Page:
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Four Years at the Mount

Arbor Day Memories

The Family Tree

Michael Kenney Jr.
MSN Class of 2019

(4/2017) "Family, like branches in a tree, we all grow in different directions, yet our roots remain as one." Unknown

A clothesline runs from the porch pillar to an oak tree standing beside it. The bungalow, the tree, and the flailing clothesline cast the only shadows in the wide-open field. The bungalow houses a family of nine and, on occasion, a vagrant cat named Colbie. Like its residents, the bungalow has charm and good character. In fact, the parents established the bungalow near the tree because of its nostalgic character. It marked the spot of their first date, his proposal, and their wedding ceremony. It has become a part of their identity and the pride and joy of their property.

Three of the children now run around the house and Colbie curls on the doormat, batting his tail and huffing an occasional yawn. The doormat reads "Home." The girls race to the oak tree and tag it. The tree towers over them, its limbs entangled and outstretched in every direction. A tire swing dangles from one limb, and one of the daughters grasps hold of it. She sways from side to side. It begins to rain. They watch the raindrops pound the world around them, and they giggle at their mother who fervently tries to salvage the laundry pinned on the clothesline. They see their father and two brothers dash across the yard and make it into the house. The girls huddle together as the rain patters through the breaks in the leaves. They crouch down and curl against the tree. It is their safe haven.

Soon after, the girls scurry inside, and the rain comes down with heightened intensity, and a violent storm ensues. The power shuts off and the lightning frightens the children. Lightning splits the tree, sending a number of limbs hurling towards the house. The limbs crumple their roof and smash into the living room. The family screams as water pours into their home. They cling together, and they watch their beloved home flood for hours.

The next day, the family gazes at the tree, but they no longer recognize the strong, wily-armed oak that promised adventure and refuge. Instead, the twisted limbs and snaked roots remind them of their chaos. The drooping branches manifest their misery. The big shadow looks like a sepulcher for the house beneath it. For months, the family copes with the emotional and economic costs of the tragedy. Their home, they decide, will never be the same.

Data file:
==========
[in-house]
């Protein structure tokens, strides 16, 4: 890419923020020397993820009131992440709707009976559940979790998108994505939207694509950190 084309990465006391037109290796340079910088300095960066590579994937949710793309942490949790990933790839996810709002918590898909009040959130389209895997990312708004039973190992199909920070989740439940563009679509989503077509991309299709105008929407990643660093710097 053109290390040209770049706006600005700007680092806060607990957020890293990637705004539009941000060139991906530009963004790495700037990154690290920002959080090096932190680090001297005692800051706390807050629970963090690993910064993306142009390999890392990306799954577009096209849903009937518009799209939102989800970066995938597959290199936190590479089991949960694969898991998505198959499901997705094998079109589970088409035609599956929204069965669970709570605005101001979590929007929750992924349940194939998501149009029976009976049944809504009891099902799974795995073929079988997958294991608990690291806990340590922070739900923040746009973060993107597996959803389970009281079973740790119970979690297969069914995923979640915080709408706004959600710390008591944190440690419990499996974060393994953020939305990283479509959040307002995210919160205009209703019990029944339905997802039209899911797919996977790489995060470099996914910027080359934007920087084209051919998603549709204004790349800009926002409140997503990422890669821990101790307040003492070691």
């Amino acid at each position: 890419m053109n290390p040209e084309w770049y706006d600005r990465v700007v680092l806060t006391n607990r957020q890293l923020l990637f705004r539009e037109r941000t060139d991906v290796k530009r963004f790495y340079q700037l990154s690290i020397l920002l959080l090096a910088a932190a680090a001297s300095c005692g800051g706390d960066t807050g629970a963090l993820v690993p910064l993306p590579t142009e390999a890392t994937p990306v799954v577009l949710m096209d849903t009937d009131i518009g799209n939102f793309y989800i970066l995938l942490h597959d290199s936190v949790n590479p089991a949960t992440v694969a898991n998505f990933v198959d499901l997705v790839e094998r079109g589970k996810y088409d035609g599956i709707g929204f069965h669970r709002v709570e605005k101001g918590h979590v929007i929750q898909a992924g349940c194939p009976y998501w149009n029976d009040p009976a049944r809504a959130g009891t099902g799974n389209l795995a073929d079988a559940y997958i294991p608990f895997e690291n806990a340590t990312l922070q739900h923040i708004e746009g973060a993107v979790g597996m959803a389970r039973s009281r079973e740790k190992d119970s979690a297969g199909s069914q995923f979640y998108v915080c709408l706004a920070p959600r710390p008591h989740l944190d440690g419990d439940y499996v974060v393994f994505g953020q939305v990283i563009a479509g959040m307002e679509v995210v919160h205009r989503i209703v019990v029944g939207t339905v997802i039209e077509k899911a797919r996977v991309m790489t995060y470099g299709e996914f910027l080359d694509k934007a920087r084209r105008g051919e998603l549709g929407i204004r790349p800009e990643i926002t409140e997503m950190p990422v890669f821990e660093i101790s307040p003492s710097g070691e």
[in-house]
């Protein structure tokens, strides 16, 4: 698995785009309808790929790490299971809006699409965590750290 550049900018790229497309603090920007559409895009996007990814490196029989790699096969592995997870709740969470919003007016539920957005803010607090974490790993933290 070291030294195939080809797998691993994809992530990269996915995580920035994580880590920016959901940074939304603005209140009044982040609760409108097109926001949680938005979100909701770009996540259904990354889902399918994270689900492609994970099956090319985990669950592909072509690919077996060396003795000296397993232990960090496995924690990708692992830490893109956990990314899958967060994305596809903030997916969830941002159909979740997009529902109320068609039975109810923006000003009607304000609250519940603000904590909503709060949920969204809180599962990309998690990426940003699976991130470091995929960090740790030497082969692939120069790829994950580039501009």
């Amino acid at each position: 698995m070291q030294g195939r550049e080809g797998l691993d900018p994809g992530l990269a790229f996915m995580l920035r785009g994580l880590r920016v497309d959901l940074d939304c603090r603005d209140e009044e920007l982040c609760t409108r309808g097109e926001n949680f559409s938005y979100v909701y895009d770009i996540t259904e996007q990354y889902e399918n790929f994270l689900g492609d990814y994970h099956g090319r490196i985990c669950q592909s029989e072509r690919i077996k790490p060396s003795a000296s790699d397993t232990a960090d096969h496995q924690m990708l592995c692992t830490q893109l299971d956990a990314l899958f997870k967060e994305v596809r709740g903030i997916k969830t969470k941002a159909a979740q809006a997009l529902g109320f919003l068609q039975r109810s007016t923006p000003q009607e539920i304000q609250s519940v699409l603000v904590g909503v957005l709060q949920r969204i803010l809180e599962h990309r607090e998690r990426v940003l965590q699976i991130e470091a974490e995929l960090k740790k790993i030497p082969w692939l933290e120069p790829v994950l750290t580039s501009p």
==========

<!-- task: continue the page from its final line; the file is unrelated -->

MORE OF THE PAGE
Time continues to move on. The leaves on the tree turn from a verdant green to a dead orange brown. They drift to the ground, one by one by one until one day the father decides to remove the fractured tree. For weeks, he hacks away at the tree, hurling his anger into every swing. Splinters dig in his fingers and callouses cover his palms. He hacks and hacks and hacks. Months go by, and he continues hacking and hacking until, one moment, his grief overwhelms him, and he ceases hacking. He crouches down and cups his face in his hands. He curls by the stump. Its removal is his therapy.

The father uproots the stump and yearns to transform his pain and the lumber into something beautiful. He contemplates the piles of lumber. He imagines them as a desk and a shelf and bed frame. He whittles some twigs into an intricate cross until he decides to turn the lumber into a dining set.

He sands the trunk until it becomes a level table top. He leaves one spot portion of the trunk rough, however, because it is an etched in heart enclosing the words: "Charlie + Eleanor 1982." He sculpts the limbs into sturdy legs, each one carved with the same ornate design. He uncoils the smaller branches and contours them into chair spokes. Months go by and finally, the father finishes the dining set. He wipes his brow and stands apart from his work. It is durable and meaningful and beautiful. The father strokes his hand against the table and weeps. He crouches down and curls against it. It is his redemption.

The father plants the set at the center of their kitchen. They endow the table with a range of purposes. It becomes the center for game nights, happy birthdays, family prayer, and late night homework. Most importantly, it is the setting for family dinners each night. Every evening, the mother decorates this table with the same ornate precision as her master carpenter. She unfolds a table runner and drapes it down the middle of the table. It is topped with five dripping candles and surrounded by eight chairs. The family eats and talks, and they relearn to laugh. Family suppers provide them with a context to articulate their opinions, express themselves, and engage in substantive conversations. General pleasantries turn into hours of giggling, storytelling, and brave new memories.

The dinners allow the family to learn about and better appreciate one another. Overtime, it becomes apparent that the table grounds a new type of tree -- a family tree. It is nurtured much like any other tree. The family sows one another with confidence, hard work, good humor, faith, grace, integrity, and -- most importantly -- love. This family tree grows and grows with in-laws and grandkids, but no matter how large the family gets, there is always enough room for another at the table.

Like the tree that birthed it, the table is the family stronghold, a place for love, life, tears, and redemption.

Read other articles by Michael Kenney Jr.